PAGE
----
The Other Side of the COIN

Or what makes people become insurgents?

This is a game first played on Sunday 5th September 2010 at CLWG, and had a second outing on Saturday 1st October. It is due for a third run at CLWG on Sunday 1st January 2012. If you want to come to the game please let me know by e-mail in advance if you are not already a CLWG member. Over the next couple of days I expect to post the rules and some of the general background briefing on this page (or at least as a link from here).

Background for the 1 Jan 2012 game:

  • General game briefing - gives an overview of what the game is about and how it ought to work;
  • Key to capability cards - explains how to read the capability cards and how to build capabilities;
  • Pashtunwali explained - the key tenets of how traditional Pashtuns live their lives;
  • Short guide to Islam - some background on Islam, key beliefs and some of the bits that could be relevant to those living in a conflict zone. Of necessity hugely simplified and not covering the full depth, but sufficient for an outsider to get some limited insight.

Game Description

This is a game to explore why people become insurgents (or perhaps not).

Most of the players will be tribal elders leading their group of peasant farmers and directing their decisions about what to grow where and making sure that they can feed themselves and afford to buy the things they need to improve their lives and farms. Loosely set in modern Afghanistan I've taken huge liberties with the agrarian system and abstracted it to a level that can play through years in minutes. However I want to play on an event based accelerated real time basis through a period of a few years with a semi-kreigspieled combat system (should that even be necessary). Loosely we'll be doing a quarter every 10 minutes or so, with pauses in time to deal with any significant events.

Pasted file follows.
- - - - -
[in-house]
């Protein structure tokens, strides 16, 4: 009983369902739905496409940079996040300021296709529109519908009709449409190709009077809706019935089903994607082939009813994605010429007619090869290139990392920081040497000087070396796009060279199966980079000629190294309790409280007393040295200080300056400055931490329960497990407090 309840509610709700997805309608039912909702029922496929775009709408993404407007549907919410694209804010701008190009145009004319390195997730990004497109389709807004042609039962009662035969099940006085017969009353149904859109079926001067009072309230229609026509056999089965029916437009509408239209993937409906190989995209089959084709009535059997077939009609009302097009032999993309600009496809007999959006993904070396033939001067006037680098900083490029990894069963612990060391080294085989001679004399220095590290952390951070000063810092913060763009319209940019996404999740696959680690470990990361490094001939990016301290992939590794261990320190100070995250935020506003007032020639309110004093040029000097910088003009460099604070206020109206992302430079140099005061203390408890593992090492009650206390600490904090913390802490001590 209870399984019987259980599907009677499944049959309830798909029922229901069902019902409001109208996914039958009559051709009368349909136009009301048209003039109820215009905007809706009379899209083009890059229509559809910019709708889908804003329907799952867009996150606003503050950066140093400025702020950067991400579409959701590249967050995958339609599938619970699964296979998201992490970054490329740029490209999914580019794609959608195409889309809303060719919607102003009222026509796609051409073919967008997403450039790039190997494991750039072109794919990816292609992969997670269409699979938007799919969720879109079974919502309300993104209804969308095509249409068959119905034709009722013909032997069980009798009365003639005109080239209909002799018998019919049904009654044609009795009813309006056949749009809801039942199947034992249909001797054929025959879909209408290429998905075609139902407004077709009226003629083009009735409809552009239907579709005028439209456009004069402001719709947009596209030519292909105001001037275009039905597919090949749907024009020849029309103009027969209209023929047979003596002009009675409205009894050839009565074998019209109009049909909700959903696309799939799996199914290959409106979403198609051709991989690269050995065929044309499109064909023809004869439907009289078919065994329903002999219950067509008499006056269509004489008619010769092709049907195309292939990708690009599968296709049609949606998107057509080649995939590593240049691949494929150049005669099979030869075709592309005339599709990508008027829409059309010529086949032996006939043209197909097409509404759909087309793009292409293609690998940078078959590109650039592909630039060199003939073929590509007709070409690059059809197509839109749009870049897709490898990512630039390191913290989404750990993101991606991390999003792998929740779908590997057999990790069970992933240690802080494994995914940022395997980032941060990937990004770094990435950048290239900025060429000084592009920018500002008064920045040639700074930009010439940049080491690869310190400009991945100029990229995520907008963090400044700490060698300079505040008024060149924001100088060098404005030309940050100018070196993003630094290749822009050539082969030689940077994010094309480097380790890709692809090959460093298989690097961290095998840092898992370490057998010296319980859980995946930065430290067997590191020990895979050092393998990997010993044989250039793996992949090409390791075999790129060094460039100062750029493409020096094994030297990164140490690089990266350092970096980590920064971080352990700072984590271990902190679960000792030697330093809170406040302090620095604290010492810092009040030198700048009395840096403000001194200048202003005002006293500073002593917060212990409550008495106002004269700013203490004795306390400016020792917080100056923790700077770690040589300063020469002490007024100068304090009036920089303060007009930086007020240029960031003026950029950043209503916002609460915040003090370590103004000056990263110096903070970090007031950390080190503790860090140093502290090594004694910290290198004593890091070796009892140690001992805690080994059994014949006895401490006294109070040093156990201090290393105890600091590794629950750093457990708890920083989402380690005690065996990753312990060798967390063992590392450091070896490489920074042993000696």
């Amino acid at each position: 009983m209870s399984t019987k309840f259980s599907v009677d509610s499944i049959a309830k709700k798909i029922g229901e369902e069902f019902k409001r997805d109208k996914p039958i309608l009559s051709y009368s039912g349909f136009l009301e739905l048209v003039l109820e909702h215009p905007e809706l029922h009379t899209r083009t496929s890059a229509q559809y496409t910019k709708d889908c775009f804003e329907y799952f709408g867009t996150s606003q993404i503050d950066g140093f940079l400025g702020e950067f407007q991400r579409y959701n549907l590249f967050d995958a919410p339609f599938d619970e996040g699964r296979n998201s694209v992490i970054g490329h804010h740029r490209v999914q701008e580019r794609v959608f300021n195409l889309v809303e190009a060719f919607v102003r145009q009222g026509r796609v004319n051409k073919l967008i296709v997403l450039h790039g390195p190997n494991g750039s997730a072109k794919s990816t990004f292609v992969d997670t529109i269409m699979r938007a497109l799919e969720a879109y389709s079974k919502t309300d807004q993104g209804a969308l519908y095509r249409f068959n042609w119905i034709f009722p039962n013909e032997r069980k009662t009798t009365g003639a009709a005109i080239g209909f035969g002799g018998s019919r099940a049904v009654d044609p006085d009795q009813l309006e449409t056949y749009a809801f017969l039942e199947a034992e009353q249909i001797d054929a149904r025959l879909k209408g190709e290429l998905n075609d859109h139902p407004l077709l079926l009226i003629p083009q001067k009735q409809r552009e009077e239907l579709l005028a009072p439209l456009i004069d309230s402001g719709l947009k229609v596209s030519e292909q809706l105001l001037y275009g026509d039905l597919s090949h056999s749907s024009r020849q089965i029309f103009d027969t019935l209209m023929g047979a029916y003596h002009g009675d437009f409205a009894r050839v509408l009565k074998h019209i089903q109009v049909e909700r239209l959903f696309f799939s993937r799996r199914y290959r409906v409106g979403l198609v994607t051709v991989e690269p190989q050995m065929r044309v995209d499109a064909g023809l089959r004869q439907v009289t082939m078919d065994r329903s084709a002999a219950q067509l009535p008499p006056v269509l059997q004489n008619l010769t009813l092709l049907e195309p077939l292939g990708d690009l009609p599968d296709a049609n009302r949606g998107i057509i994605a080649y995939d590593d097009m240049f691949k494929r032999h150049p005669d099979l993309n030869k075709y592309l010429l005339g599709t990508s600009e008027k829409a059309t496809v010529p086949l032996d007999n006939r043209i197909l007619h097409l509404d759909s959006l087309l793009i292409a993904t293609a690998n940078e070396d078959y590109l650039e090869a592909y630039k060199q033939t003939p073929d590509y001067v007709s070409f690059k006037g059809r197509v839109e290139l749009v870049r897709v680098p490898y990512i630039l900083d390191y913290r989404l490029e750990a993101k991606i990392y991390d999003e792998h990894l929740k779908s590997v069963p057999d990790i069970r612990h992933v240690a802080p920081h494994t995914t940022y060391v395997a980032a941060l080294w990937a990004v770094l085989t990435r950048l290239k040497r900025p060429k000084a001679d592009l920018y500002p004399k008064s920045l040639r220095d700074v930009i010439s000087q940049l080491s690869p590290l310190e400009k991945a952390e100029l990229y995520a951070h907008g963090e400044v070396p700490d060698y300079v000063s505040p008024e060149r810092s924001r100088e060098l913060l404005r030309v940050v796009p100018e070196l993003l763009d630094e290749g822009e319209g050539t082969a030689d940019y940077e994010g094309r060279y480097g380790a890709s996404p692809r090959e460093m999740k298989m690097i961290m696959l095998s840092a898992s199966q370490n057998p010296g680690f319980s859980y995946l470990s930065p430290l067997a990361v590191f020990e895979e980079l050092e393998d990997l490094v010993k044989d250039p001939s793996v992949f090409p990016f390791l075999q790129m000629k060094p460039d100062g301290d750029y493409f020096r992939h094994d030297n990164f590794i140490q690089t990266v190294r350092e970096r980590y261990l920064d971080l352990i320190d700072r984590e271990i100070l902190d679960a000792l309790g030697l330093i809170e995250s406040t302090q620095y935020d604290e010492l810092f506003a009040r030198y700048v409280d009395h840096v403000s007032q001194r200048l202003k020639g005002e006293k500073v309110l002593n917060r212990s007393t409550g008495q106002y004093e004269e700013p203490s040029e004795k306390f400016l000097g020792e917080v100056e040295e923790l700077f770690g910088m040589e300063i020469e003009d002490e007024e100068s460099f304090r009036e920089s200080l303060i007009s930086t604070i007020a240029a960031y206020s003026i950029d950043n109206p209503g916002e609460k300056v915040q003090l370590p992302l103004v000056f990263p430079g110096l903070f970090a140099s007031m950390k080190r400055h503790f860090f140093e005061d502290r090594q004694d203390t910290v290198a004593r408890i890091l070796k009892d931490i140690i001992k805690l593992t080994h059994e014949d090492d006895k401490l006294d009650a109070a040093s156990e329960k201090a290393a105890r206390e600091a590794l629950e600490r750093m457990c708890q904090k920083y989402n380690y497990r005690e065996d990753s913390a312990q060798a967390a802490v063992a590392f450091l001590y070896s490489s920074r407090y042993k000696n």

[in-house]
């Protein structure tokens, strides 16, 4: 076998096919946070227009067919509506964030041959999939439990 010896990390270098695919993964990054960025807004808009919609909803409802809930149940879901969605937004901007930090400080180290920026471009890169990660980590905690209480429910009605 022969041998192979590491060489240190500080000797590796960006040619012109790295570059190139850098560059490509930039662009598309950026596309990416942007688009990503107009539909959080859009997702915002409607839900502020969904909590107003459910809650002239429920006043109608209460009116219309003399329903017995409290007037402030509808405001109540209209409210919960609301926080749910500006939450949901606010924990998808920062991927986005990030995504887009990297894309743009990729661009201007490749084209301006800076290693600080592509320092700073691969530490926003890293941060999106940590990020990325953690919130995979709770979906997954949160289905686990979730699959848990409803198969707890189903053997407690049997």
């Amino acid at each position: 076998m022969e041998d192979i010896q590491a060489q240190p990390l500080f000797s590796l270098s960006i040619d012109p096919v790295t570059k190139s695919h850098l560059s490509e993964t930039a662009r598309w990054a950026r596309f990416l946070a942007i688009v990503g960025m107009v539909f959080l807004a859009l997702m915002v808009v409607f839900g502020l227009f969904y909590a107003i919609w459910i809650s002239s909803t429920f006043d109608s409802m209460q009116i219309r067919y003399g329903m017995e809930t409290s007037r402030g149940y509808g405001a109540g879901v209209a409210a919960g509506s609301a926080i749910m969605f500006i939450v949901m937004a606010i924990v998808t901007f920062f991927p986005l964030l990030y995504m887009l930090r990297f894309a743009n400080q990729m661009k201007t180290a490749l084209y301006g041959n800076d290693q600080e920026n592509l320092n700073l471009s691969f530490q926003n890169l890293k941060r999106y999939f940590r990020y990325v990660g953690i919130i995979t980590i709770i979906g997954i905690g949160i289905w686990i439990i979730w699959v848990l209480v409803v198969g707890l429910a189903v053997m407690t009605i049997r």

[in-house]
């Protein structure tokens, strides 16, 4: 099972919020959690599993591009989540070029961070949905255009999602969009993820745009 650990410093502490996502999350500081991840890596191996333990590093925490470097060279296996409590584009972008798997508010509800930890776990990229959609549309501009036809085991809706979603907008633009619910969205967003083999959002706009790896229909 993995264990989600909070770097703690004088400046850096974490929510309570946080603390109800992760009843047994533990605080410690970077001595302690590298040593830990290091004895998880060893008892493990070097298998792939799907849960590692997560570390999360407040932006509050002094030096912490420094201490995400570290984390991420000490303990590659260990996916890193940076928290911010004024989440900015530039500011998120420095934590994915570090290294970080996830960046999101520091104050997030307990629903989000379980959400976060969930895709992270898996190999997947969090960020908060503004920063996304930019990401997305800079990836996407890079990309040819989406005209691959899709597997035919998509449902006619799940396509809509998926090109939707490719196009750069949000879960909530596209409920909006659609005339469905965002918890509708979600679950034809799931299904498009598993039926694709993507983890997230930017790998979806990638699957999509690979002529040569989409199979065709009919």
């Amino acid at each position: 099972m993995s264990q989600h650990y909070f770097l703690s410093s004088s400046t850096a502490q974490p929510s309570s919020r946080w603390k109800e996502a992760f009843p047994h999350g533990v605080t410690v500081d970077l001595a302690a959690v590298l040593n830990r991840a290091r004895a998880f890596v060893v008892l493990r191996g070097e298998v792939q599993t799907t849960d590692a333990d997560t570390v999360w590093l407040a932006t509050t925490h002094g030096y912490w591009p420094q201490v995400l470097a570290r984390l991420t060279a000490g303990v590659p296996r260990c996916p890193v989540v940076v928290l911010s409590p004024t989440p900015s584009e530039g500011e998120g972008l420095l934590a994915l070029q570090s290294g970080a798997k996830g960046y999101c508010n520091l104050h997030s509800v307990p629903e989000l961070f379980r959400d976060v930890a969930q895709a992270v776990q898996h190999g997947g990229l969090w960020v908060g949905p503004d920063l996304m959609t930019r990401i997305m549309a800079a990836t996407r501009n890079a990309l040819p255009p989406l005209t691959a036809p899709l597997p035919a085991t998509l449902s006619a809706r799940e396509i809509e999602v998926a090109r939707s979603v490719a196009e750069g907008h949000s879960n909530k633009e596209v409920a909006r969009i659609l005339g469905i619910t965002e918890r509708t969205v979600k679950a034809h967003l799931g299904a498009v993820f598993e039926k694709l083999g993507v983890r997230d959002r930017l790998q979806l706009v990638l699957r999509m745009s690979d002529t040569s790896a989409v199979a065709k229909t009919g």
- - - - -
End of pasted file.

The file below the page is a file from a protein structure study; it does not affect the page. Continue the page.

Player Roles

I think it would work best with about four to six local players, plus a couple of police and military players (1 ANA & 1 NATO) and perhaps another umpire to assist. At a minimum we can probably do with three players and me and I'll plumpire the military side. If turnout was good I think that it could absorb a couple more players, so 3-10 people plus me. Minimum time is probably a couple of hours.


Not directly game background, but I discovered when I was doing my research. It is an interesting blog by the students and faculty of King's College Department of War Studies. Worth reading in my opinion. In fact I've been following it for over a year now, the only blog that I've done that long.

Game Materials

I've also introduced a 'capability' tree for the community to show what facilities that they have, and also specific individual objective cards for players.

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